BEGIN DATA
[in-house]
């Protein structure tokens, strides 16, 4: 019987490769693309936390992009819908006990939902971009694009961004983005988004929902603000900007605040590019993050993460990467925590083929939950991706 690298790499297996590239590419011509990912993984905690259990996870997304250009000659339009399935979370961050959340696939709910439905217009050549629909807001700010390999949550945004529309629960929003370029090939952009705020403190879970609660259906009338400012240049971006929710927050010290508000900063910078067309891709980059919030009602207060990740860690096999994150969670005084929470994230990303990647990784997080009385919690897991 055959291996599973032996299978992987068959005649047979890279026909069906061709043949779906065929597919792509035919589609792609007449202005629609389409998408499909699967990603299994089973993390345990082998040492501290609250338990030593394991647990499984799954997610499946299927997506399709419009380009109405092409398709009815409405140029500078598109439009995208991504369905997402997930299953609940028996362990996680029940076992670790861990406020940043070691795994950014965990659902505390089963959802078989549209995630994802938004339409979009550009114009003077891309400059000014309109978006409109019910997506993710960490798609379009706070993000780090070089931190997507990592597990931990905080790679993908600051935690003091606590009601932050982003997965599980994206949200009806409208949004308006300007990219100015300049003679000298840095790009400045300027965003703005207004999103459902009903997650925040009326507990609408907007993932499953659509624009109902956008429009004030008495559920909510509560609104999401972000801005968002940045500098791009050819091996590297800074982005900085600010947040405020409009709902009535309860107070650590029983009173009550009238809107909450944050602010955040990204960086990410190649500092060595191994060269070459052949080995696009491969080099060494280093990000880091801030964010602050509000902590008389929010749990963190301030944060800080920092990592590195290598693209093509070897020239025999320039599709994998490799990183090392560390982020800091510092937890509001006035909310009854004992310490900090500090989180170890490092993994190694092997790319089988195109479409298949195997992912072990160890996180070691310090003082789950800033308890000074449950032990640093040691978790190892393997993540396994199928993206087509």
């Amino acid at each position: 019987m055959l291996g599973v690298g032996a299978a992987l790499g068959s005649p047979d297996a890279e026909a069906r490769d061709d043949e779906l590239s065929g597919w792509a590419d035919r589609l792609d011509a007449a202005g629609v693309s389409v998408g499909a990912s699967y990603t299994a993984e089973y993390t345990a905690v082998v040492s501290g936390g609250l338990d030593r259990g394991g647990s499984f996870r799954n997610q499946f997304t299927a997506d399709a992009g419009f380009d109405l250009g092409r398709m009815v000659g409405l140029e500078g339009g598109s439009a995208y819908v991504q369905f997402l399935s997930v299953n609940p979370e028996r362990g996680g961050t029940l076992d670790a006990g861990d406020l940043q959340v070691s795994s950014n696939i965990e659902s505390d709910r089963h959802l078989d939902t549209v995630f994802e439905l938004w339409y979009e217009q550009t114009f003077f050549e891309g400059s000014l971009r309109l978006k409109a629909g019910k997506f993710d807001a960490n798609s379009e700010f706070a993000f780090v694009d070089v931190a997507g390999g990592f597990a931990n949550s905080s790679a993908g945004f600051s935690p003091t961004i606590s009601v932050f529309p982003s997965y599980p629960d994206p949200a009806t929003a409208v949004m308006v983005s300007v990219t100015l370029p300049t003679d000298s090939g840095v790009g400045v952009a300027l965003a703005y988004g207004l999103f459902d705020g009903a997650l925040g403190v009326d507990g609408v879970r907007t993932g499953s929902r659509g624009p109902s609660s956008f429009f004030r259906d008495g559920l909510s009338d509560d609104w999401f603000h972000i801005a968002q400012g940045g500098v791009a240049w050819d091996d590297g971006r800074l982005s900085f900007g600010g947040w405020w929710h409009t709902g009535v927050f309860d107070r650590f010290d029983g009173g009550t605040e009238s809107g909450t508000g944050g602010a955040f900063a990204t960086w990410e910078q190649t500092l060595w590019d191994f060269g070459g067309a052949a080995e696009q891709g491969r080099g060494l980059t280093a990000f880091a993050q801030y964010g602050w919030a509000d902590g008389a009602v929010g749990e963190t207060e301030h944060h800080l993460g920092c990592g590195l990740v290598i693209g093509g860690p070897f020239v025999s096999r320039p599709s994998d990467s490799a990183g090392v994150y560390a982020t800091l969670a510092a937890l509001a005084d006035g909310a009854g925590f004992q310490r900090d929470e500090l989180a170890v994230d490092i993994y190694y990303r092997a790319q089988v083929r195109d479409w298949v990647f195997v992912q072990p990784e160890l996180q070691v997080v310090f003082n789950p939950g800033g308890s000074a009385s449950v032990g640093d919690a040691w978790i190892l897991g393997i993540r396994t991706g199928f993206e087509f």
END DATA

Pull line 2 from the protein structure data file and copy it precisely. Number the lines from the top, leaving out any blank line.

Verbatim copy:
């Protein structure tokens, strides 16, 4: 019987490769693309936390992009819908006990939902971009694009961004983005988004929902603000900007605040590019993050993460990467925590083929939950991706 690298790499297996590239590419011509990912993984905690259990996870997304250009000659339009399935979370961050959340696939709910439905217009050549629909807001700010390999949550945004529309629960929003370029090939952009705020403190879970609660259906009338400012240049971006929710927050010290508000900063910078067309891709980059919030009602207060990740860690096999994150969670005084929470994230990303990647990784997080009385919690897991 055959291996599973032996299978992987068959005649047979890279026909069906061709043949779906065929597919792509035919589609792609007449202005629609389409998408499909699967990603299994089973993390345990082998040492501290609250338990030593394991647990499984799954997610499946299927997506399709419009380009109405092409398709009815409405140029500078598109439009995208991504369905997402997930299953609940028996362990996680029940076992670790861990406020940043070691795994950014965990659902505390089963959802078989549209995630994802938004339409979009550009114009003077891309400059000014309109978006409109019910997506993710960490798609379009706070993000780090070089931190997507990592597990931990905080790679993908600051935690003091606590009601932050982003997965599980994206949200009806409208949004308006300007990219100015300049003679000298840095790009400045300027965003703005207004999103459902009903997650925040009326507990609408907007993932499953659509624009109902956008429009004030008495559920909510509560609104999401972000801005968002940045500098791009050819091996590297800074982005900085600010947040405020409009709902009535309860107070650590029983009173009550009238809107909450944050602010955040990204960086990410190649500092060595191994060269070459052949080995696009491969080099060494280093990000880091801030964010602050509000902590008389929010749990963190301030944060800080920092990592590195290598693209093509070897020239025999320039599709994998490799990183090392560390982020800091510092937890509001006035909310009854004992310490900090500090989180170890490092993994190694092997790319089988195109479409298949195997992912072990160890996180070691310090003082789950800033308890000074449950032990640093040691978790190892393997993540396994199928993206087509």